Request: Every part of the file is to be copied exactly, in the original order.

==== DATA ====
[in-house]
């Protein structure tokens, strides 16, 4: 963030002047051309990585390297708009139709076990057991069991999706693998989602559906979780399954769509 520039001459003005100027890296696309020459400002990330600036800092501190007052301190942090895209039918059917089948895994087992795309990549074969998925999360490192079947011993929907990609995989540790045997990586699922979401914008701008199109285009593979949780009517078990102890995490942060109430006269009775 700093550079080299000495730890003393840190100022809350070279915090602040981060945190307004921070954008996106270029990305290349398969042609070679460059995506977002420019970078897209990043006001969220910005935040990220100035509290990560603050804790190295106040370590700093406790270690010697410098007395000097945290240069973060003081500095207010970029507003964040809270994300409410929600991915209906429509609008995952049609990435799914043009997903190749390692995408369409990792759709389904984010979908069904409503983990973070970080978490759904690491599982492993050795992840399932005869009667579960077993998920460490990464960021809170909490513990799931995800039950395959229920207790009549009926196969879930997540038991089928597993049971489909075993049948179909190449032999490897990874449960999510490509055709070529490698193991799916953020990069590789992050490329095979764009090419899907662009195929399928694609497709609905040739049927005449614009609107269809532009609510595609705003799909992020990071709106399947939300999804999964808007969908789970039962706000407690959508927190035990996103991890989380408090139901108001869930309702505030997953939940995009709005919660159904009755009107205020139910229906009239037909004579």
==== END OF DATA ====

[in-house]
């Protein structure tokens, strides 16, 4: 963030002047051309990585390297708009139709076990057991069991999706693998989602559906979780399954769509 520039001459003005100027890296696309020459400002990330600036800092501190007052301190942090895209039918059917089948895994087992795309990549074969998925999360490192079947011993929907990609995989540790045997990586699922979401914008701008199109285009593979949780009517078990102890995490942060109430006269009775 700093550079080299000495730890003393840190100022809350070279915090602040981060945190307004921070954008996106270029990305290349398969042609070679460059995506977002420019970078897209990043006001969220910005935040990220100035509290990560603050804790190295106040370590700093406790270690010697410098007395000097945290240069973060003081500095207010970029507003964040809270994300409410929600991915209906429509609008995952049609990435799914043009997903190749390692995408369409990792759709389904984010979908069904409503983990973070970080978490759904690491599982492993050795992840399932005869009667579960077993998920460490990464960021809170909490513990799931995800039950395959229920207790009549009926196969879930997540038991089928597993049971489909075993049948179909190449032999490897990874449960999510490509055709070529490698193991799916953020990069590789992050490329095979764009090419899907662009195929399928694609497709609905040739049927005449614009609107269809532009609510595609705003799909992020990071709106399947939300999804999964808007969908789970039962706000407690959508927190035990996103991890989380408090139901108001869930309702505030997953939940995009709005919660159904009755009107205020139910229906009239037909004579």